Thats what is stumping me... Is a "closer to the batteries" converter charger replacing an OE unit or is it being run as a standalone. Seems like there would be some wiring to be done to relocate the OE unit and still have it function as a converter charger for the TT.

Admittedly, though, I don't have a full grasp of TT wiring yet.
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Old 04-03-2016, 08:15 AM   #9
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Originally Posted by Snuff Gear View Post
You will not find better info on rv battery charging than here:
https://handybobsolar.wordpress.com/...ging-puzzle-2/

It is a long article, but he knows what he's talking about as he has lived in his rv for many years.
Although he uses solar for his battery charging, all the tech aspects apply to any type of battery charging system.

Using much of his advice, my system has been working/charging flawlessly for 2 1/2 years now. (I live in my W&P)
Thanks for the link. Ive seen it but never read through its entirety.

What I am taking away from what he wrote is there isn't a converter/charger on the market that will properly charge a battery. The majority of what he wrote, 2/3 or so, is specific to solar units and solar charging. Perhaps its because it has not been updated in regards to currently available converter/chargers on the market that say they put out 14.4-14.8 volts in bulk mode.
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Old 04-03-2016, 08:18 AM   #10
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I have a converter that came with the camper and I recently purchased a PD 70amp converter. I have just installed a bank of four six volt batteries separate from the camper battery bank, I have a 40amp battery charger. Would it be better to hook the PD 70amp converter up to the new bank of batteries or use the 40amp battery charger. I have a 3,000 watt inverter hooked up to the new bank of batteries, I plan to use the new bank for dry camping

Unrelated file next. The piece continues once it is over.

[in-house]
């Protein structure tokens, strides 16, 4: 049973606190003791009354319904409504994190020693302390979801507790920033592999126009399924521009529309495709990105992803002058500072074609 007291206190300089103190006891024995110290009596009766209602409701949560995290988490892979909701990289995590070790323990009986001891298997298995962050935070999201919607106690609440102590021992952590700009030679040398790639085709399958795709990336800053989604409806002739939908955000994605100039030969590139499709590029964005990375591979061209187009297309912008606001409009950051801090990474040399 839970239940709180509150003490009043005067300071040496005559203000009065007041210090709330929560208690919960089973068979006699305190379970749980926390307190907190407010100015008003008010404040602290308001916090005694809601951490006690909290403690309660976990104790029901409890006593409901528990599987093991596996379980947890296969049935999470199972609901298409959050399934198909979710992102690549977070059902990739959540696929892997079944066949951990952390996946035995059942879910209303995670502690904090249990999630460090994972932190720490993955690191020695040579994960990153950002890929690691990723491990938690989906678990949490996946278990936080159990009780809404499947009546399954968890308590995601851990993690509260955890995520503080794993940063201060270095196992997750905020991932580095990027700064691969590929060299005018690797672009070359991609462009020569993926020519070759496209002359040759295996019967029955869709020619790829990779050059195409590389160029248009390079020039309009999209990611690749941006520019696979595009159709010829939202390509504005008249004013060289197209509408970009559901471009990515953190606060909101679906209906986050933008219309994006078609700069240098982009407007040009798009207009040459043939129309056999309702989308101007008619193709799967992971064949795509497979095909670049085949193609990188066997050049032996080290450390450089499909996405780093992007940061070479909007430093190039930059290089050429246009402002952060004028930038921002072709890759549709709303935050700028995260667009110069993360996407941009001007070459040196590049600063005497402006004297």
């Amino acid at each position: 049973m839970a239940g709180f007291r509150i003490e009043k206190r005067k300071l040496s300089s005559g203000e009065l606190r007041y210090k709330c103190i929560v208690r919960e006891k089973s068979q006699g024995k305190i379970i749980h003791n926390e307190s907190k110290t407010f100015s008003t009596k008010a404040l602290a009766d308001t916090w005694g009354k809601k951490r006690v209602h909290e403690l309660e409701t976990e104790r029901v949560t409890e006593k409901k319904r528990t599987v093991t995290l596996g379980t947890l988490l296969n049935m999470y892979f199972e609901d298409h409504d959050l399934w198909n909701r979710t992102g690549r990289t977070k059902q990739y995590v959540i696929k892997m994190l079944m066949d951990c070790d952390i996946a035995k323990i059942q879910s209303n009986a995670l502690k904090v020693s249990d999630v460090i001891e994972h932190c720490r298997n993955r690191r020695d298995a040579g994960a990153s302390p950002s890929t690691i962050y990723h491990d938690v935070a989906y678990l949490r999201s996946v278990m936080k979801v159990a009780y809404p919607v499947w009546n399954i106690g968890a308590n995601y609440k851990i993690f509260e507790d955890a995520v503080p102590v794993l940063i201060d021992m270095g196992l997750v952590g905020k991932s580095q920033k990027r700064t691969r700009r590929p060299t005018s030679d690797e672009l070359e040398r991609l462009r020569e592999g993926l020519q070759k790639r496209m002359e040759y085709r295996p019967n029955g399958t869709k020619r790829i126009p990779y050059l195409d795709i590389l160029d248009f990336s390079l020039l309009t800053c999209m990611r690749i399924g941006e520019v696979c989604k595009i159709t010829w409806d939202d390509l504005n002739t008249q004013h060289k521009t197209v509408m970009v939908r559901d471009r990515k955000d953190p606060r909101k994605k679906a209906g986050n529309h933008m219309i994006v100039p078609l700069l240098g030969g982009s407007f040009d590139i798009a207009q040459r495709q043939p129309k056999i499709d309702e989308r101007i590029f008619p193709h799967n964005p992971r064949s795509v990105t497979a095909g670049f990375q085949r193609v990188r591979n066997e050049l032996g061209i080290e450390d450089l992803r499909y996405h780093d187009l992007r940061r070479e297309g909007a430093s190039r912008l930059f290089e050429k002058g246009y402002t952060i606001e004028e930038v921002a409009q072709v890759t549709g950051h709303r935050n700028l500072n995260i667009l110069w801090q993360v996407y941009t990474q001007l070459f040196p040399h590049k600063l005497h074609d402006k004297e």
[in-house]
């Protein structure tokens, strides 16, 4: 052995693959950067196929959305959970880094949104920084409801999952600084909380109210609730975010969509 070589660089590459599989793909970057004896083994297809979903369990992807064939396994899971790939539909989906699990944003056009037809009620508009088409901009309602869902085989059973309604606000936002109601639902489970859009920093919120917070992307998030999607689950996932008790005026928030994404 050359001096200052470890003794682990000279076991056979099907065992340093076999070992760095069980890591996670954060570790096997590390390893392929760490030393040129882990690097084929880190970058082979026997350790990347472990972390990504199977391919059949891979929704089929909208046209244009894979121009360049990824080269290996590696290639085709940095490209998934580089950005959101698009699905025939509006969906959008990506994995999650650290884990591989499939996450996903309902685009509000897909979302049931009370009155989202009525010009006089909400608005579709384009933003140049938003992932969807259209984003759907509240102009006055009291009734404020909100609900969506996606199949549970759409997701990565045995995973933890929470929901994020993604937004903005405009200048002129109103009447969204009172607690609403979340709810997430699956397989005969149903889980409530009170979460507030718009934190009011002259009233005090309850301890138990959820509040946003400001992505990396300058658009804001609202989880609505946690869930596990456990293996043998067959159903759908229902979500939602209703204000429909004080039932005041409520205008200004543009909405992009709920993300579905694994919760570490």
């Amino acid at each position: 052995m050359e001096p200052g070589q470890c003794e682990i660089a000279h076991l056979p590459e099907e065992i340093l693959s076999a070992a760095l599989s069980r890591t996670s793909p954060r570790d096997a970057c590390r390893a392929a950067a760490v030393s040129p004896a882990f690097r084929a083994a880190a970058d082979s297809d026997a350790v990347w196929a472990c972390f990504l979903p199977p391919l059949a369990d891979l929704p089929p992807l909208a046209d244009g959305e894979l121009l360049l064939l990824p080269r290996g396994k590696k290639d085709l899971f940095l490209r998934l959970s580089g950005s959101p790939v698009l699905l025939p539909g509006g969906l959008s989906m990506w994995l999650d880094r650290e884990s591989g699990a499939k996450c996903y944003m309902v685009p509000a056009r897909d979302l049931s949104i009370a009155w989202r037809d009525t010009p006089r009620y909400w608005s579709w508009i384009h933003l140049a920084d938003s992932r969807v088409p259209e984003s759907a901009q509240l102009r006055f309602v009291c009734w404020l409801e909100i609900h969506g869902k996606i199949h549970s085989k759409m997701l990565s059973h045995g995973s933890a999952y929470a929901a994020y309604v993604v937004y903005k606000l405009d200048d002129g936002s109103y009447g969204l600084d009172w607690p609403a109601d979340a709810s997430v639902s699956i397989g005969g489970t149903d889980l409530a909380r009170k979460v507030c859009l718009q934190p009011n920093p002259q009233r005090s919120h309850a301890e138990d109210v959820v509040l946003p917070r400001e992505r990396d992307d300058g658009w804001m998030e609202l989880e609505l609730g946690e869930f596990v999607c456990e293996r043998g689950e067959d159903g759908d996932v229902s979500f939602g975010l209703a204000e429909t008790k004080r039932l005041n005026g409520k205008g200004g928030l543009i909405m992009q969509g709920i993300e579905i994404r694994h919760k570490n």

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Old 04-03-2016, 08:33 AM   #11
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I believe folks are wanting to take wire size out of the equation by placing a larger converter/charger closer to the battery. My last rig had a 100 amp charger and although when the batteries (2x Trojan T105's) were low charging would start off at 70+ amps but drop down to 40+ amps in less than a minute. The batteries will only take what they can and a larger charger won't do anything. My Trojan info sheet said to use a charger rated at 25% on the amp hr rating of the battery bank. (220x25%=55amps)
My only reason for switching out the Wfco charger to my PD9145A was because I found out quickly that the OEM unit never reached float charge so I was going to be adding water to the batteries and replacing them every two years. My previous experience with the PD's has been very good. The T105's had been in the MH for 7 years and during 6 of those we spent at least 90% of the summers dry camping out west for 4-6 months at a time. I put the PD in the MH to run in the garage at home and so I could charge with the Honda 1000 while dry camping. I knew the stock Xantrex unit would destroy the batteries in storage because its float was 13.5 to 13.8 volts.